Study: Fleet buyers can jump-start plug-in vehicles

The Electrification Coalition, made up of mainly of auto and electric power companies, argues that fleet buyers are key to driving plug-in vehicles adoption in U.S.

While it's unclear how many consumers are willing to pay more for plug-in electric cars, the case for fleet operators is a lot simpler to make, according to advocacy group the Electrification Coalition.

The group, made up of CEOs from the auto and electric power industries, today released a road map for fleet electrification in which it argues that corporate fleets can help make plug-in vehicles more commonplace. The document, prepared in an effort to influence policy , was released by members at a press conference in Washington, D.C.

Electrifying transportation offers the best means for reducing oil consumption, but there are significant barriers to bringing plug-in vehicles onto the road, including cost, said FedEx CEO Frederick Smith at the press conference.

Combined with fuel efficiency mandates, the U.S. could decrease its oil consumption of light-duty vehicles from about 10 million barrels of oil today to 4 million barrels of oil in the next 25 years, Smith said. With just the fuel efficiency mandates, consumption in the U.S. will go to about 16 million barrels of oil a day by 2035, one factor leading to anticipated higher oil prices and price spikes.

The cost of electrical components, notably the batteries in electric vehicles, is a very difficult barrier to overcome. But fleet operators have a few characteristics that make them more likely buyers than consumers, according to the Fleet Electrification Roadmap report, which was done in conjunction with management consulting company PRTM.

Fleet operators tend to consider the total cost of ownership, rather the upfront costs, and pay higher electricity rates than consumers. And they tend to run predictable routes and often have centralized fueling. Buying is also centralized: the top 50 fleet operators manage more than half a million cars and trucks. There were 16.3 million fleet vehicles in operation in 2009.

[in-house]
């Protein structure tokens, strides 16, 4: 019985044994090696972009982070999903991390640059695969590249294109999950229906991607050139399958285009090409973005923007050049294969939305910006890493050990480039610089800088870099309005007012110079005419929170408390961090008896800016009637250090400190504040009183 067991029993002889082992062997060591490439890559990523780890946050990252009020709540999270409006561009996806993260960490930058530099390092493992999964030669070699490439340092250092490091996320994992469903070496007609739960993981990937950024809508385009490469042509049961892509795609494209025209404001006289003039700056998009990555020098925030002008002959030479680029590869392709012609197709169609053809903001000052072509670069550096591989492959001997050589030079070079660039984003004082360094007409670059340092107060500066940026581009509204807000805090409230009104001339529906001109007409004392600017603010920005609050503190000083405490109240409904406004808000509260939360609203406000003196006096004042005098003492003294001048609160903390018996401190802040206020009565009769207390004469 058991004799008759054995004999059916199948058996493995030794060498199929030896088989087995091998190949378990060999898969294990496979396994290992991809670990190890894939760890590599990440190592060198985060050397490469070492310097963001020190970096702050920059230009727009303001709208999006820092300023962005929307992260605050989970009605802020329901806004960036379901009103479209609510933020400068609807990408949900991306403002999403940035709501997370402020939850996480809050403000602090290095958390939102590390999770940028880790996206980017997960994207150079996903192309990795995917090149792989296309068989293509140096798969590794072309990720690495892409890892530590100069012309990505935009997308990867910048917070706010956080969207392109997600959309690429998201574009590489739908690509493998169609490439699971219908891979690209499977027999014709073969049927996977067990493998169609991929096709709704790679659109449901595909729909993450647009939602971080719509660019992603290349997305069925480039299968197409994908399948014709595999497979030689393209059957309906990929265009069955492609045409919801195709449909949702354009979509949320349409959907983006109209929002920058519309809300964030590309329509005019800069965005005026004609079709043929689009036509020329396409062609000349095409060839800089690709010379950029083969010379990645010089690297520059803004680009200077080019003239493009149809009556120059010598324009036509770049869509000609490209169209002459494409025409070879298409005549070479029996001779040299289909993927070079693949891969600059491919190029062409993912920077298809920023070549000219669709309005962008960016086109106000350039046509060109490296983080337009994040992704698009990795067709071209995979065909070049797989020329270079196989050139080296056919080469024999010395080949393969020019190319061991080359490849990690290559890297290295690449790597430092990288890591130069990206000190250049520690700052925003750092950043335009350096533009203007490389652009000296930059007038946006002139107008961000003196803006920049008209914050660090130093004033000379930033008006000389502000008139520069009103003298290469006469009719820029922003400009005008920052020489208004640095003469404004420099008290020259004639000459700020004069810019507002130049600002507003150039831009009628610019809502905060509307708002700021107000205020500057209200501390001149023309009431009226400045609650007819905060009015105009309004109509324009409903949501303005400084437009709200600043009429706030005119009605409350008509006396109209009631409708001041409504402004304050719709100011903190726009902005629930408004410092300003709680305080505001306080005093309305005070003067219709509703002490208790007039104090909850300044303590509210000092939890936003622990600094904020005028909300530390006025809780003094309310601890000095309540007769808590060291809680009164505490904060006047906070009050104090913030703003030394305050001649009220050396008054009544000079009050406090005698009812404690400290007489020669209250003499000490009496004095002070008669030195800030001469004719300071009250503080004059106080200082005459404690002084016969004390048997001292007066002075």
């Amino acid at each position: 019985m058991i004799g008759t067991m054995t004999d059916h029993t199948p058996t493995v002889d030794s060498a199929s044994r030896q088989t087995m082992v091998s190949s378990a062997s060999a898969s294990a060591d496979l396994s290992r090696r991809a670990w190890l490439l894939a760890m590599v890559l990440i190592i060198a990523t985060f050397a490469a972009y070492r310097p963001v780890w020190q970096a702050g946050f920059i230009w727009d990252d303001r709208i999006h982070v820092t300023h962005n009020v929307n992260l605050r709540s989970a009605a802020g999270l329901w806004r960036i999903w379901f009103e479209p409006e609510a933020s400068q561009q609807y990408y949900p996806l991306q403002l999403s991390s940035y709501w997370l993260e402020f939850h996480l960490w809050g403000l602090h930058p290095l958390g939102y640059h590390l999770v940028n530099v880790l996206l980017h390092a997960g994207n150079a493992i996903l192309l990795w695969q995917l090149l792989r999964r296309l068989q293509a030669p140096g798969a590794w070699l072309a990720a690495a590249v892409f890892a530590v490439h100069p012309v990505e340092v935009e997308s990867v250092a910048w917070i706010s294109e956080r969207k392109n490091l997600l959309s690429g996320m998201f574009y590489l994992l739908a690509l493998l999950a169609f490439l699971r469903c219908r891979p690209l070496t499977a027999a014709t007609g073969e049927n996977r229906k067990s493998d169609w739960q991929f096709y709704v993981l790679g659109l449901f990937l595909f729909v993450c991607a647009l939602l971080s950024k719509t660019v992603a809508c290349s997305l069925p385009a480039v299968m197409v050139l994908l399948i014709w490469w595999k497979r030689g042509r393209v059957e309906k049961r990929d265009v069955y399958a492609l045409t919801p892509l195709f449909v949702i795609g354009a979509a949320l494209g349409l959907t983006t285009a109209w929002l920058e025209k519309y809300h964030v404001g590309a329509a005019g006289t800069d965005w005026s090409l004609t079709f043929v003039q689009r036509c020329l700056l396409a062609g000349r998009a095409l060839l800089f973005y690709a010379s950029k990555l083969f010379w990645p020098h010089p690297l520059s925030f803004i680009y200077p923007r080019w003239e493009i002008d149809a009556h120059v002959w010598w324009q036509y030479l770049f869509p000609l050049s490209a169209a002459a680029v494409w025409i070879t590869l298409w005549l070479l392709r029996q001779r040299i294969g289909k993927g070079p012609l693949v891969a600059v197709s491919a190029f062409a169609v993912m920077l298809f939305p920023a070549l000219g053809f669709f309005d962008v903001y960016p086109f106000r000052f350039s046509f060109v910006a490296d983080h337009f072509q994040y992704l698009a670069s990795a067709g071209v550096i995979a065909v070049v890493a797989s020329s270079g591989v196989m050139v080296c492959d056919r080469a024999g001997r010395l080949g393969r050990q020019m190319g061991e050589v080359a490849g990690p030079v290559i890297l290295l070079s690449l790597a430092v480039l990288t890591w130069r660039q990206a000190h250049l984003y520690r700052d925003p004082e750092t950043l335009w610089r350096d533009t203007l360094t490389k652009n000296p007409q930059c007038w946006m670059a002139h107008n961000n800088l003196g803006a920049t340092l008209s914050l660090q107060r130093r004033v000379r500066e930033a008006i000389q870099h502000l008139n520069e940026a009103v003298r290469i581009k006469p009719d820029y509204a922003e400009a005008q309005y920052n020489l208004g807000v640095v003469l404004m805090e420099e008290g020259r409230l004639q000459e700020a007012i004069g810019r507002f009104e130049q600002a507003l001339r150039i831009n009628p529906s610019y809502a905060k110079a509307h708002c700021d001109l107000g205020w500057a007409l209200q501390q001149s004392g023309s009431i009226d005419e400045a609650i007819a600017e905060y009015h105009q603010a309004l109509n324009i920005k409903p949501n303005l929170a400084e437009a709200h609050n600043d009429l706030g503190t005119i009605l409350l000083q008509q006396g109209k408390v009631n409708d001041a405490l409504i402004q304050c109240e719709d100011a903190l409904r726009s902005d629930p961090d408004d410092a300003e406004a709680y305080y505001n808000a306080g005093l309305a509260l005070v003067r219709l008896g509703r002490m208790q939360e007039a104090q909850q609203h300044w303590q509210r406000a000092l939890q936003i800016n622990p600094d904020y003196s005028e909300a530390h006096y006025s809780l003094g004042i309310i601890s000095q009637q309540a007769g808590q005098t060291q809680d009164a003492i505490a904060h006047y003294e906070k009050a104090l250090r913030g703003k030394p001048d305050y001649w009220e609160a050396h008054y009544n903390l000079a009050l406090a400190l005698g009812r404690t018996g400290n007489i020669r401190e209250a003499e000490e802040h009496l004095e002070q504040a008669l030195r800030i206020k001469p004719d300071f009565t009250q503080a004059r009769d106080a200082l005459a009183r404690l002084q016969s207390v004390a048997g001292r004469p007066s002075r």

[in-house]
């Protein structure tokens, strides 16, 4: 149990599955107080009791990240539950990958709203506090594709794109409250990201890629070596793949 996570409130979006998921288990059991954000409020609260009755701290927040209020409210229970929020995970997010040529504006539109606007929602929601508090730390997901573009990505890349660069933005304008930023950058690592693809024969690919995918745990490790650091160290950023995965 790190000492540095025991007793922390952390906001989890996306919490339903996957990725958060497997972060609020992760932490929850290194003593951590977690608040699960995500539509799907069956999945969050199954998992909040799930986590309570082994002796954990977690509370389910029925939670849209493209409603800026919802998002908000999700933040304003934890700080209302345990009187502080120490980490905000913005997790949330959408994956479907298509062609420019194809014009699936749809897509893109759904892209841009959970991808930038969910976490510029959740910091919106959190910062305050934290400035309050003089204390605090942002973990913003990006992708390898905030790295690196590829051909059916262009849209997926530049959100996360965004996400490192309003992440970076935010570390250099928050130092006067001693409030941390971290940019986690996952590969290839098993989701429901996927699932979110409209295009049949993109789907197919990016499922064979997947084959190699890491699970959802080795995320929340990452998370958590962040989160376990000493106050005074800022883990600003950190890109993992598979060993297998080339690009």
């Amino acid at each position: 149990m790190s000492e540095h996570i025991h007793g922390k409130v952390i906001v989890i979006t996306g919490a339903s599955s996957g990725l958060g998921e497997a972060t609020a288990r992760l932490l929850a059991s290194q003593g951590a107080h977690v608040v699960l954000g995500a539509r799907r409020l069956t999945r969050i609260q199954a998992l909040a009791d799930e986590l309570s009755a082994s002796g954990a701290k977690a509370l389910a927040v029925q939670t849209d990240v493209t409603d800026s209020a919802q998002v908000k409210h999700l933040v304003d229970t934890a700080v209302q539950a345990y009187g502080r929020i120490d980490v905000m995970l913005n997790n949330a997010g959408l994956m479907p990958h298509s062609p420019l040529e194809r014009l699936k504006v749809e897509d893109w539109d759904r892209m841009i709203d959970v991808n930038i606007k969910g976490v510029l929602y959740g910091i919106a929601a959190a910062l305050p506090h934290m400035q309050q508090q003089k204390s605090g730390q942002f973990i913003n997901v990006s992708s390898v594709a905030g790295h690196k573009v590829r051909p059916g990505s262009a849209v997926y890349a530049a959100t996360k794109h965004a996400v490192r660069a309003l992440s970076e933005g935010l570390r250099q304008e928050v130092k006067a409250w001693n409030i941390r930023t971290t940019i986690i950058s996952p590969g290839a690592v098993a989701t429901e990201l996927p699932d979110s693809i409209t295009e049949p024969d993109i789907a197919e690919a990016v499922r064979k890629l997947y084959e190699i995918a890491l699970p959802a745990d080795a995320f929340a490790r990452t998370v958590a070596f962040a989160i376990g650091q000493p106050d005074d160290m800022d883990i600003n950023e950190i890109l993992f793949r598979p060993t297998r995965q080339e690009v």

"Fleets (offer) a possible pathway to get early adoption of electric vehicles that will drive scale and bring down the price of batteries for everyone," said Robbie Diamond, the CEO of the Electrification Coalition. He said the policy recommendations should appeal to both political parties because they address national security as well as economic and environmental issues.

The analysis in the fleet road map document finds that EVs are cost-competitive in many fleet applications today without government subsidies. Traditional hybrids driven more than 20,000 miles per year are expected to be more cost-effective than internal combustion engines by 2012, it said. As the cost of batteries goes down in the next five to eight years, EVs become the most cost effective option, according to the report.

Still, many fleet operators will find it difficult to get a return on investment or be willing to consider a multiple year payback. Also, some could find daily charging disruptive to their operations, according to the report.

Some of the policy recommendations include tax credits for plug-in vehicles deployed in fleets and having federal agencies, such as the Postal Service, invest in electrification.

Other recommendations including research and development spending on advanced batteries and a program to guarantee the residual value of large-format batteries put into service in the next three years. Used auto batteries can be recycled or refurbished for use as grid storage, but there is no marketplace yet established for handling spent lithium ion batteries used in the latest generation of plug-in vehicles.

Last week, General Electric, which is a member of the Electrification Coalition, announced that it plans to purchase 25,000 electric cars for its sales people and to lease to its fleet management customers.

 

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